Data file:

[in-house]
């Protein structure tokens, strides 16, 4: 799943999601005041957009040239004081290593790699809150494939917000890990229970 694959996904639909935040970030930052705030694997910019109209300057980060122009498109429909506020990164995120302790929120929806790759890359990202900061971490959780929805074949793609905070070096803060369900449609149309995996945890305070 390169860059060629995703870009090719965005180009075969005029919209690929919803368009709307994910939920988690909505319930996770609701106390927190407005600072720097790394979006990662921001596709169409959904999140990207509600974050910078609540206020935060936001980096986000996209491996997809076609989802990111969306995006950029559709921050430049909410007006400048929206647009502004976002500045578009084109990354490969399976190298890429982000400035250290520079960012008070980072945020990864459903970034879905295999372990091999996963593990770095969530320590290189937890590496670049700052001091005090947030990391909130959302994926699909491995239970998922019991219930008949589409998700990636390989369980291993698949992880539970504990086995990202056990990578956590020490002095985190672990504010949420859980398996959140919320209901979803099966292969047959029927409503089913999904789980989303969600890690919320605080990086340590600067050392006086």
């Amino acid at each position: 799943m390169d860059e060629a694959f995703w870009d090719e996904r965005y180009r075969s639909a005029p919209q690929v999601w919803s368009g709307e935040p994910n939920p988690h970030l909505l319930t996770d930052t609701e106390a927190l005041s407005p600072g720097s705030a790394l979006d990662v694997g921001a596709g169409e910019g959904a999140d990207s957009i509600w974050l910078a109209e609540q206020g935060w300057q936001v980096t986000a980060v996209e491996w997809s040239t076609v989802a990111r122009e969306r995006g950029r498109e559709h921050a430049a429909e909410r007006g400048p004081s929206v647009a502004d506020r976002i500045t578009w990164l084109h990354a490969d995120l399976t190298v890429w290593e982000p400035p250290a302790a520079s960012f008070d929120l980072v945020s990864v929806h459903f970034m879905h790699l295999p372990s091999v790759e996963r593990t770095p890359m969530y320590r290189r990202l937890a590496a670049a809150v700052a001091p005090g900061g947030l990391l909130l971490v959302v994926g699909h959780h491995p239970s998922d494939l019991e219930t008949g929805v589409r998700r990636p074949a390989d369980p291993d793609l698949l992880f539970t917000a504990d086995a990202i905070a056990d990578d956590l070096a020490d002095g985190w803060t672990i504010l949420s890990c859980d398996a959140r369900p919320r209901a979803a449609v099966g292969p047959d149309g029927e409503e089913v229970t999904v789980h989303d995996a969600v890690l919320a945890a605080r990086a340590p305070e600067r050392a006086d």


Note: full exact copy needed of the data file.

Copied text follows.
[in-house]
């Protein structure tokens, strides 16, 4: 799943999601005041957009040239004081290593790699809150494939917000890990229970 694959996904639909935040970030930052705030694997910019109209300057980060122009498109429909506020990164995120302790929120929806790759890359990202900061971490959780929805074949793609905070070096803060369900449609149309995996945890305070 390169860059060629995703870009090719965005180009075969005029919209690929919803368009709307994910939920988690909505319930996770609701106390927190407005600072720097790394979006990662921001596709169409959904999140990207509600974050910078609540206020935060936001980096986000996209491996997809076609989802990111969306995006950029559709921050430049909410007006400048929206647009502004976002500045578009084109990354490969399976190298890429982000400035250290520079960012008070980072945020990864459903970034879905295999372990091999996963593990770095969530320590290189937890590496670049700052001091005090947030990391909130959302994926699909491995239970998922019991219930008949589409998700990636390989369980291993698949992880539970504990086995990202056990990578956590020490002095985190672990504010949420859980398996959140919320209901979803099966292969047959029927409503089913999904789980989303969600890690919320605080990086340590600067050392006086």
């Amino acid at each position: 799943m390169d860059e060629a694959f995703w870009d090719e996904r965005y180009r075969s639909a005029p919209q690929v999601w919803s368009g709307e935040p994910n939920p988690h970030l909505l319930t996770d930052t609701e106390a927190l005041s407005p600072g720097s705030a790394l979006d990662v694997g921001a596709g169409e910019g959904a999140d990207s957009i509600w974050l910078a109209e609540q206020g935060w300057q936001v980096t986000a980060v996209e491996w997809s040239t076609v989802a990111r122009e969306r995006g950029r498109e559709h921050a430049a429909e909410r007006g400048p004081s929206v647009a502004d506020r976002i500045t578009w990164l084109h990354a490969d995120l399976t190298v890429w290593e982000p400035p250290a302790a520079s960012f008070d929120l980072v945020s990864v929806h459903f970034m879905h790699l295999p372990s091999v790759e996963r593990t770095p890359m969530y320590r290189r990202l937890a590496a670049a809150v700052a001091p005090g900061g947030l990391l909130l971490v959302v994926g699909h959780h491995p239970s998922d494939l019991e219930t008949g929805v589409r998700r990636p074949a390989d369980p291993d793609l698949l992880f539970t917000a504990d086995a990202i905070a056990d990578d956590l070096a020490d002095g985190w803060t672990i504010l949420s890990c859980d398996a959140r369900p919320r209901a979803a449609v099966g292969p047959d149309g029927e409503e089913v229970t999904v789980h989303d995996a969600v890690l919320a945890a605080r990086a340590p305070e600067r050392a006086d």